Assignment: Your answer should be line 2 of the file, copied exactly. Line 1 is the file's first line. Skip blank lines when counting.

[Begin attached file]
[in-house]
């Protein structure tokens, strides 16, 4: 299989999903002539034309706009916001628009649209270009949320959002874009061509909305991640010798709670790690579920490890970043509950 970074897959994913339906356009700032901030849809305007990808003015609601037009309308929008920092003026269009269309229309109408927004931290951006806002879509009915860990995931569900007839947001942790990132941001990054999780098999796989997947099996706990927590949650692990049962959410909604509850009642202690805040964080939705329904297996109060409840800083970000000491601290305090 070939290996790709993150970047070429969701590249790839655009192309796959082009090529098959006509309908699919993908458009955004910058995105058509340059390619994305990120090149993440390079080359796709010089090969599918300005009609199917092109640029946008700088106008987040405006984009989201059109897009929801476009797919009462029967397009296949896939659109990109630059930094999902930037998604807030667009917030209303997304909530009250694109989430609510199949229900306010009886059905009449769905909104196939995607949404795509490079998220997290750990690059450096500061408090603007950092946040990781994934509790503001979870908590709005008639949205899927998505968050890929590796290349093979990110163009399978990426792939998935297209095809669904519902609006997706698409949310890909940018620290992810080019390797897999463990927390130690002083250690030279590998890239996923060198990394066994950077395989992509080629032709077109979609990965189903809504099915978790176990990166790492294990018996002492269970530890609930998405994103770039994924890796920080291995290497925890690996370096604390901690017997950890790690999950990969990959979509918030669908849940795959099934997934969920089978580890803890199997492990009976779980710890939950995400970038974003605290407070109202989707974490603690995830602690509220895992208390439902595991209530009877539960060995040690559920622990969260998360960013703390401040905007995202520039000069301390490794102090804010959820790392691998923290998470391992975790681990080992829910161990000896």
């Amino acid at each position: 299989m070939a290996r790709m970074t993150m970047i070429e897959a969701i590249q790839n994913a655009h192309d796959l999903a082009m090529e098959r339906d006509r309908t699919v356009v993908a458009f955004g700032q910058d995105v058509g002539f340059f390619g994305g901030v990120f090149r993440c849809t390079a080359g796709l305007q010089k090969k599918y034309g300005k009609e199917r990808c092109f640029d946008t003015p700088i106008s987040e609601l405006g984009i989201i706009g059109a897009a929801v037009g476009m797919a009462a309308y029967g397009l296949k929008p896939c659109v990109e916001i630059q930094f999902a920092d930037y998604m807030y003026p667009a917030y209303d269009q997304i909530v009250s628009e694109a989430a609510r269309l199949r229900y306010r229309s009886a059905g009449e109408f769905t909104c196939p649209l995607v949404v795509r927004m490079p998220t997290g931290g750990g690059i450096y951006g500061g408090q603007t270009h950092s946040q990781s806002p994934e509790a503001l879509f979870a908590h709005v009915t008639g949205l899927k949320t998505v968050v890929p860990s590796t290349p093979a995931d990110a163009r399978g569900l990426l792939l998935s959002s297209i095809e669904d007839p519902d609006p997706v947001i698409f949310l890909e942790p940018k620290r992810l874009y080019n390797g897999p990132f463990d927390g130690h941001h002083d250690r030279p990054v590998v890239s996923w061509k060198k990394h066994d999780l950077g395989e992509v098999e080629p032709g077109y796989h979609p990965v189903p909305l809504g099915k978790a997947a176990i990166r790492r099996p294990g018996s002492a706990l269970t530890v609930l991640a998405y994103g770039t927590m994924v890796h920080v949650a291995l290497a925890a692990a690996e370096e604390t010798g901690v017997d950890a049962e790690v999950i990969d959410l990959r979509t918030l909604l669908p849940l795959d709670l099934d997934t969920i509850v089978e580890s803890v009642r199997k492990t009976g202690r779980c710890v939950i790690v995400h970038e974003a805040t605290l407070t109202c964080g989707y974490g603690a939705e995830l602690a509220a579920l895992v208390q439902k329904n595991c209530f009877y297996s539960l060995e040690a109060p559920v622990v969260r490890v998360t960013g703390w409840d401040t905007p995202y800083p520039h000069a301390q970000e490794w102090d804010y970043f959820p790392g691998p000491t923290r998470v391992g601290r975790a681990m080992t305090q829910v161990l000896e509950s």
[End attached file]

């Protein structure tokens, strides 16, 4: 299989999903002539034309706009916001628009649209270009949320959002874009061509909305991640010798709670790690579920490890970043509950 970074897959994913339906356009700032901030849809305007990808003015609601037009309308929008920092003026269009269309229309109408927004931290951006806002879509009915860990995931569900007839947001942790990132941001990054999780098999796989997947099996706990927590949650692990049962959410909604509850009642202690805040964080939705329904297996109060409840800083970000000491601290305090 070939290996790709993150970047070429969701590249790839655009192309796959082009090529098959006509309908699919993908458009955004910058995105058509340059390619994305990120090149993440390079080359796709010089090969599918300005009609199917092109640029946008700088106008987040405006984009989201059109897009929801476009797919009462029967397009296949896939659109990109630059930094999902930037998604807030667009917030209303997304909530009250694109989430609510199949229900306010009886059905009449769905909104196939995607949404795509490079998220997290750990690059450096500061408090603007950092946040990781994934509790503001979870908590709005008639949205899927998505968050890929590796290349093979990110163009399978990426792939998935297209095809669904519902609006997706698409949310890909940018620290992810080019390797897999463990927390130690002083250690030279590998890239996923060198990394066994950077395989992509080629032709077109979609990965189903809504099915978790176990990166790492294990018996002492269970530890609930998405994103770039994924890796920080291995290497925890690996370096604390901690017997950890790690999950990969990959979509918030669908849940795959099934997934969920089978580890803890199997492990009976779980710890939950995400970038974003605290407070109202989707974490603690995830602690509220895992208390439902595991209530009877539960060995040690559920622990969260998360960013703390401040905007995202520039000069301390490794102090804010959820790392691998923290998470391992975790681990080992829910161990000896």